We've written about this many times over the years. You'll see why there's no economic incentive to use DRM. When you're paid more the faster the music flows, it's not in your interest to impede those flows.

  8. I. Aproveofitspendingonspecificprojects

    Never mind the quality feed the width

    Like the BBC there is a certain lack of understanding of the potential in the internets. I vote George Bush should go in and shoot every one of the buggers.

    What I would do if I was sock puppet to the USA in chief is tell the bloody fools in the BBC to join forces with the other TV barons and all the UK/EU/World wide ISPs have a joint server pushing P2P with adverts.

    Then anyone who wants to make a digi-song can sign up with them or go it alone or whatever subtle fork there can be to this.

    And then any strain on the bandwidth, or whatever any particular ISP finds, can be mitigated with some other work-around.

    When the hell will that happen?


    So buggerem hand and shrimp. Let's hear it for the pirates.

  9. Anonymous Coward

    "access to iTunes books" ? Here's where your iTunes money goes.

    You don't need iTunes' books, the info is already out there. E.g. Tom Robinson's website, where you can (a) read about where iTunes money goes (b) download Tom's catalogue, for free, and free of DRM infestations.

    "iTunes downloads cost 79p per track. Writer/publisher get 6p, Performer 6-8p, Visa/Mastercard 7p, Apple 12p, and Record Company almost 50p. Sod that. Help yourself to my songs & share them with your friends" (

    You can find the same details for a £7.99 iTunes album (2006 prices) at - in summary:

    Download album at GBP7.99 inc VAT

    VAT: £1.40

    Performer: 48p

    Songwriter: 53p

    Credit card company: 59p

    Apple: 99p

    Record company: £4


    Cheers for the info, Tom.

    Anyone (other than El Reg's resident musicbiz lawyer) got a problem with any of that?

    You can see why the record companies might not want things to change too much, can't you?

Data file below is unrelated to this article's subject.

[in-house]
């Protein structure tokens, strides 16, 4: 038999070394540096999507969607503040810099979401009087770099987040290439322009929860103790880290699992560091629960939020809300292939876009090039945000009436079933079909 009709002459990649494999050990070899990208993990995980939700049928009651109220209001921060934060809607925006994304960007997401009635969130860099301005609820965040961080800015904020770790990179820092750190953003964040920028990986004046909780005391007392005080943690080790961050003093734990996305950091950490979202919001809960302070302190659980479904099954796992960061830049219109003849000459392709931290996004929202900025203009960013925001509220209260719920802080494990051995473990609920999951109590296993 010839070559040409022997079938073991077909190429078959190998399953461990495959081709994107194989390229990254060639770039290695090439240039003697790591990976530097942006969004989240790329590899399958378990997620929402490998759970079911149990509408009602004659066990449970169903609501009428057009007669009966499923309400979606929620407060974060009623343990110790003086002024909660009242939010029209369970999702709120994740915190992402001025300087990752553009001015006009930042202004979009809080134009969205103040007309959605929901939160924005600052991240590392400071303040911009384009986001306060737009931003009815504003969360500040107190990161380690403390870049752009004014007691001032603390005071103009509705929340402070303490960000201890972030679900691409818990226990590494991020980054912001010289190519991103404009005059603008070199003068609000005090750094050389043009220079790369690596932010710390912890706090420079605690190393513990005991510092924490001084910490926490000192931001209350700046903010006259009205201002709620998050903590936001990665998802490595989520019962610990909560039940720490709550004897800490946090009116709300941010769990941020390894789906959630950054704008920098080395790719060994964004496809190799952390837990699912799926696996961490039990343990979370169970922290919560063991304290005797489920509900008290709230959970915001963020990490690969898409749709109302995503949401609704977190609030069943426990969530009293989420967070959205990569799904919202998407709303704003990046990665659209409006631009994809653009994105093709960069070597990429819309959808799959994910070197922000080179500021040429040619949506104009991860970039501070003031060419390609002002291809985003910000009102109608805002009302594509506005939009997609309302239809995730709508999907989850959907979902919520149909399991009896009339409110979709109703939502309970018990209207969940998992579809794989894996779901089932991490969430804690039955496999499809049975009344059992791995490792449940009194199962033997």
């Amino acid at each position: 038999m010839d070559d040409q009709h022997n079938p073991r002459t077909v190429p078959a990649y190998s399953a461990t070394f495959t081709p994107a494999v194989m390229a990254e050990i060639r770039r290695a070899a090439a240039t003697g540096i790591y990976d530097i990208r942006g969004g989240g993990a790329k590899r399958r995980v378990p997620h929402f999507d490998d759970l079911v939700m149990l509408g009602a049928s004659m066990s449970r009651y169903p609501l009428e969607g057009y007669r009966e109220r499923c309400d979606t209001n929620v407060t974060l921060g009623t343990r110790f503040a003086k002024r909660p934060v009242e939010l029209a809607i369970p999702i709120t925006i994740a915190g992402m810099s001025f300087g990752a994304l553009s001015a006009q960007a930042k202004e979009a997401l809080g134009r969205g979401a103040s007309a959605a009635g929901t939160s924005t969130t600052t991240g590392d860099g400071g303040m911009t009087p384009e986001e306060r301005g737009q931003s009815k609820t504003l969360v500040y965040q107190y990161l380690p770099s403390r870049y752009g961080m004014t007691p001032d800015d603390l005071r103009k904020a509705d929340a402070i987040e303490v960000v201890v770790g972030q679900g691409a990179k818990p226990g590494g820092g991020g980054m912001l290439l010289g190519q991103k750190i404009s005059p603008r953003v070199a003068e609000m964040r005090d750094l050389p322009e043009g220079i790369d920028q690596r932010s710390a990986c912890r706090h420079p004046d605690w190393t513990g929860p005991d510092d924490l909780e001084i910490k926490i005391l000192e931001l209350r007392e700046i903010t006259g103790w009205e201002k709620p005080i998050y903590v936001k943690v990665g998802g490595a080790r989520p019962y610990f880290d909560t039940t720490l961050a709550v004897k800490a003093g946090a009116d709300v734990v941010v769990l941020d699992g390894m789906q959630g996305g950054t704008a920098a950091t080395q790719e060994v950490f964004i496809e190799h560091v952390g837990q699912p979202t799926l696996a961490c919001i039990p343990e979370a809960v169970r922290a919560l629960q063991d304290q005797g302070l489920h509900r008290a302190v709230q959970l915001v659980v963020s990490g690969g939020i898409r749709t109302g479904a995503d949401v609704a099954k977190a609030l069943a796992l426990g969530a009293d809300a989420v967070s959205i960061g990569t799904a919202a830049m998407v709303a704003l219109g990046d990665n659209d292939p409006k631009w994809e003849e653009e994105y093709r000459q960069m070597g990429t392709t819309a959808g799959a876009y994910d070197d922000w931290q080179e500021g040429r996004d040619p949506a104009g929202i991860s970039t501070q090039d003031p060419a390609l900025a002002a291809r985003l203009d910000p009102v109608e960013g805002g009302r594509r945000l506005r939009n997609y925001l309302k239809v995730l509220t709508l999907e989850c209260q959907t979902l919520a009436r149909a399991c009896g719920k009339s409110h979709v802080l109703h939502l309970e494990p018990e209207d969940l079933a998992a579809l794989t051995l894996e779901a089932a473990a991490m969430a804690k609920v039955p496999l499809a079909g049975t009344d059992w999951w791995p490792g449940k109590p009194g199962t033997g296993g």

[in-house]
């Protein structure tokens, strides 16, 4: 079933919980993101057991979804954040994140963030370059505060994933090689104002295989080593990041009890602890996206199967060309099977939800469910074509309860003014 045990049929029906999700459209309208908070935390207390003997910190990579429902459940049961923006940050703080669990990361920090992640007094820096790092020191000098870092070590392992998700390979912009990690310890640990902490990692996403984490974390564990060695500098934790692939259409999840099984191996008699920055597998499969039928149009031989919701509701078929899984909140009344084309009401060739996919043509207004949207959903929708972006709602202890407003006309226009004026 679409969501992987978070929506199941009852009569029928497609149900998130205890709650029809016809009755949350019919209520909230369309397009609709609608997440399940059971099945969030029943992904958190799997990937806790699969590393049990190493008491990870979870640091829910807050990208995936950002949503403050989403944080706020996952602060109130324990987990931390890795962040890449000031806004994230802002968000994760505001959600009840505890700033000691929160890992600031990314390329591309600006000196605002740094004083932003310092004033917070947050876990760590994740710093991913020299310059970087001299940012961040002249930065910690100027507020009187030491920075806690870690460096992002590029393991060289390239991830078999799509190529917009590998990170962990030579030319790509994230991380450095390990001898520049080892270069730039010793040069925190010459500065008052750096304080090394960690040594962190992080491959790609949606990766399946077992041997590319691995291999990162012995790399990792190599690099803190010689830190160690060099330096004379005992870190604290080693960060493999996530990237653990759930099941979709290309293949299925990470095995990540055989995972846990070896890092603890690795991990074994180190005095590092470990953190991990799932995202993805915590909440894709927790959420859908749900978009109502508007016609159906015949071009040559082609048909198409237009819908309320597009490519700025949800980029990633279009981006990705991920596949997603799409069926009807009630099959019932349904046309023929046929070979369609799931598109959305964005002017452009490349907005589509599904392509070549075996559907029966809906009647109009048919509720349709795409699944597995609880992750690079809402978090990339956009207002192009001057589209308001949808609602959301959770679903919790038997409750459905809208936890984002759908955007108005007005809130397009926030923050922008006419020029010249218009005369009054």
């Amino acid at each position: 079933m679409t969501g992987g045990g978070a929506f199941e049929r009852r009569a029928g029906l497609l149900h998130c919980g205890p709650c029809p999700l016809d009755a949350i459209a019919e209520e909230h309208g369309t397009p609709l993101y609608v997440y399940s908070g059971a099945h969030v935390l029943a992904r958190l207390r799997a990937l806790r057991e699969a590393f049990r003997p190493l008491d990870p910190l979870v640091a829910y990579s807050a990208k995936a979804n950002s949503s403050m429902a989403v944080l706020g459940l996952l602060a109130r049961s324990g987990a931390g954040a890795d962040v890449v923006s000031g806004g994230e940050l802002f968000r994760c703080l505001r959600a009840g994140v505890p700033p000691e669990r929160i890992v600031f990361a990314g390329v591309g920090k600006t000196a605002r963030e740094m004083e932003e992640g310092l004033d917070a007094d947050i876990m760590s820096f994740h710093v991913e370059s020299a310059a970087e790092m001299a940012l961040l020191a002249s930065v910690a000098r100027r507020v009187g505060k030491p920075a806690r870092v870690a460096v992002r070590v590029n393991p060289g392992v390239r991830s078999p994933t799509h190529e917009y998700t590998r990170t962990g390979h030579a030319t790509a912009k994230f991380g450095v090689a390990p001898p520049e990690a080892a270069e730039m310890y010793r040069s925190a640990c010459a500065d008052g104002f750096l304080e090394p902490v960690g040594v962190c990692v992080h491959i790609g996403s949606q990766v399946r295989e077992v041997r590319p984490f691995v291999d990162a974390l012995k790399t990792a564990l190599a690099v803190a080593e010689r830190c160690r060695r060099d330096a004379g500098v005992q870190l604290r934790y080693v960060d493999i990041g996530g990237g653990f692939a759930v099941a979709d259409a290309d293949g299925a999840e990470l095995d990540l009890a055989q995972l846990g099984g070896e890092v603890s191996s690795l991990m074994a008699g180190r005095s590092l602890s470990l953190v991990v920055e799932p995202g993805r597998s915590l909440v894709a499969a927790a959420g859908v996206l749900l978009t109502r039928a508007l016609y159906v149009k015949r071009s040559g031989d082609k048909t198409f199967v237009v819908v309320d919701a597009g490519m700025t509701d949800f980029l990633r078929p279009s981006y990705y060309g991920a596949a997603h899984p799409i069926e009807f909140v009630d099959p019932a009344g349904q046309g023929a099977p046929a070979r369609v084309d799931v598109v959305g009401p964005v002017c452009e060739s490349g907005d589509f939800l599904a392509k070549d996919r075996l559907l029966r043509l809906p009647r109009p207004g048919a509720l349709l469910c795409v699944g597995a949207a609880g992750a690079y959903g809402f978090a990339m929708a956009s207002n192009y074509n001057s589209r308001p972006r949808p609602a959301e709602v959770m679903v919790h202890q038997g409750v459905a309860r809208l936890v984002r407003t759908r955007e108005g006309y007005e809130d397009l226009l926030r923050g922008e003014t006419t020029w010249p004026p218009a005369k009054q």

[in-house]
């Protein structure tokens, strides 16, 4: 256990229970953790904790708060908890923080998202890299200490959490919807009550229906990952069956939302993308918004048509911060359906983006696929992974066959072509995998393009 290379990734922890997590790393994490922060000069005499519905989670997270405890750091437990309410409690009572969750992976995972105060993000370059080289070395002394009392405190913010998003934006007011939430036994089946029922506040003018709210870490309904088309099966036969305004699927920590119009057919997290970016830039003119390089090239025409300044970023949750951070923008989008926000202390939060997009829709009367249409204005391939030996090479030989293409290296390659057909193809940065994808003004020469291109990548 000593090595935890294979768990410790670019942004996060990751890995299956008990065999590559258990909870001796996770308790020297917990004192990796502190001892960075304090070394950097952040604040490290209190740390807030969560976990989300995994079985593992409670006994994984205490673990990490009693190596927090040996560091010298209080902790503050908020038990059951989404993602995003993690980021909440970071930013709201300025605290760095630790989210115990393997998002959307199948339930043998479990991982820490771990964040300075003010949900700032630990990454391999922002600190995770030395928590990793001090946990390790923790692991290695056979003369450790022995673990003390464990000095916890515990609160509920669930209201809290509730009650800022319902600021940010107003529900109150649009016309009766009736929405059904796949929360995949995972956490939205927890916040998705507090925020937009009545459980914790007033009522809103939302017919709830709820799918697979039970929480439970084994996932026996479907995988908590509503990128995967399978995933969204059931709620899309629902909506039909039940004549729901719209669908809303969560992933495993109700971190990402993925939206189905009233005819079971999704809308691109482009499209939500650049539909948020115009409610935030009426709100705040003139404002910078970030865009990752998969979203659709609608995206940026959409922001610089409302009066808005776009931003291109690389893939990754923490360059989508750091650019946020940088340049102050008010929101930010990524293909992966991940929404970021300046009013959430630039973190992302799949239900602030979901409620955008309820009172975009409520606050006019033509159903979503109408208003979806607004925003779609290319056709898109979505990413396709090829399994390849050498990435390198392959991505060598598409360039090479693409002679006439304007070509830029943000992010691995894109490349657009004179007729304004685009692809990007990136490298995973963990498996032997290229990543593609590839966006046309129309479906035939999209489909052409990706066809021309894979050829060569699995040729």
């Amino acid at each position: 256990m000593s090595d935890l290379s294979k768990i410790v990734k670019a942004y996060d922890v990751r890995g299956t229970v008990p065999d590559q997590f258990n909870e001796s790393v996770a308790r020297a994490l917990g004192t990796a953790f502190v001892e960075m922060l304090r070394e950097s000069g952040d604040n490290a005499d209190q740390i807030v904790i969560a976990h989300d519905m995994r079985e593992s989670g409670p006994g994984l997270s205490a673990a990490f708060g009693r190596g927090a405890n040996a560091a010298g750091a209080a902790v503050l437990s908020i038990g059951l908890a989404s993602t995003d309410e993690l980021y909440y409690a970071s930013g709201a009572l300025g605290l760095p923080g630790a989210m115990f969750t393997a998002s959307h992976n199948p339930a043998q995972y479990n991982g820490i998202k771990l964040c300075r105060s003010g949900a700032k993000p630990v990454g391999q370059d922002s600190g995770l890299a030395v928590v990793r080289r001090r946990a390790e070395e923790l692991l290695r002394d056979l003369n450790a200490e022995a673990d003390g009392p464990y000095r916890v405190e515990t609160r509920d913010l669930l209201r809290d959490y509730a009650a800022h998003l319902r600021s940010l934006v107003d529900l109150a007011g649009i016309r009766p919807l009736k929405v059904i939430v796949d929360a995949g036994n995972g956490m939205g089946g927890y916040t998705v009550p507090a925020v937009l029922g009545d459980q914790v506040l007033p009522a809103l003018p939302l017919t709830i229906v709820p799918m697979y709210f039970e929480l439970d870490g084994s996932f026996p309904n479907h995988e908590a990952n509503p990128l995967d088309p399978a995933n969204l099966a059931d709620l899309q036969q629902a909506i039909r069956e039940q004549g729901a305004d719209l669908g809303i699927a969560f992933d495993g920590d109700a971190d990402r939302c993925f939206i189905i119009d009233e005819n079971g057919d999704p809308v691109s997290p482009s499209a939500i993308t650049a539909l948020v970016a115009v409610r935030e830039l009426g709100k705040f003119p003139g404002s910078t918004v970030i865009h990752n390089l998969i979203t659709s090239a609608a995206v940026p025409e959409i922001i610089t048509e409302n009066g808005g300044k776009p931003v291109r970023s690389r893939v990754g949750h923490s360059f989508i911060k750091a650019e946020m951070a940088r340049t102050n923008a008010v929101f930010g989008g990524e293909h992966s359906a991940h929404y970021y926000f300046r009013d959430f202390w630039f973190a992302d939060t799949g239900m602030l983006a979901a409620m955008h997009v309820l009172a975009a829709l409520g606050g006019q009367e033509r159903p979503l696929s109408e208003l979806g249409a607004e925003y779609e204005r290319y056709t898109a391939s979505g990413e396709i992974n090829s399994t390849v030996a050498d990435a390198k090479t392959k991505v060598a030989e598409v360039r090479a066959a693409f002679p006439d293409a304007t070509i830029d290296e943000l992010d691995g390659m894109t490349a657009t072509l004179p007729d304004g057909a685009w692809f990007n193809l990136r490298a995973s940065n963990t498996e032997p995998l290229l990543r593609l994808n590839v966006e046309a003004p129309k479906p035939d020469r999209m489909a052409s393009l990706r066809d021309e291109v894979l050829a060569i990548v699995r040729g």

10. Mike Kamermans


    p2p in the context of downloading music is "illegal". try to stay with the article instead of just the last line =)

  11. Pierre

    @ context

    "p2p in the context of downloading music is "illegal"" Really? I'll have to pull the recordings of my Xmas late-night vocal performance then?

  12. Andy Senyszyn

    @Mike Kamermans

    no, only P2P sharing of 'copyrighted music you do not have the permission to share' is illegal.

    I can share my mate's bands music if I want, because he wants me to do this...

  13. Anonymous Coward
    Anonymous Coward

    £10 per month is too much

    Why? Because going by previous stats that 6million people use P2P to download music that's £60million per month or £720 million a year or roughly $1.4 billion a year from the UK alone.

    I'm not convinced the music industry makes that much now so I'm not sure why they feel they should deserve this much when they wont even be having to pay for distribution and such due to the system being peer to peer.

    I'm not opposed to a "P2P license" that's similar to the TV license in that if you opt in and pay for it you're allowed to legally download music/films/whatever from P2P but it has to be reasonably priced. Realistically if it went legal and judging by more recent stats there is/would be more than 6 million P2P users in the UK, as such this would only increase the above figures.

    I don't even have a problem with £10 a month to be honest - I pay more than that for my mobile phone, my internet access and so on, but I do have a big problem with increasing the music industries profits when it's profits deserve a tumble for screwing both artists and consumers for so long and for fighting this kind of system so long. Had they embraced the internet from the start I'd be a lot more willing to part with more money. Currently I think £2.50 a month is more than fair and it's the most I'd be willing to pay until artists start receiving a bigger share - that's still £180 million a year for them from the UK alone with the rather outdated figure of 6 million P2P music downloaders in the UK.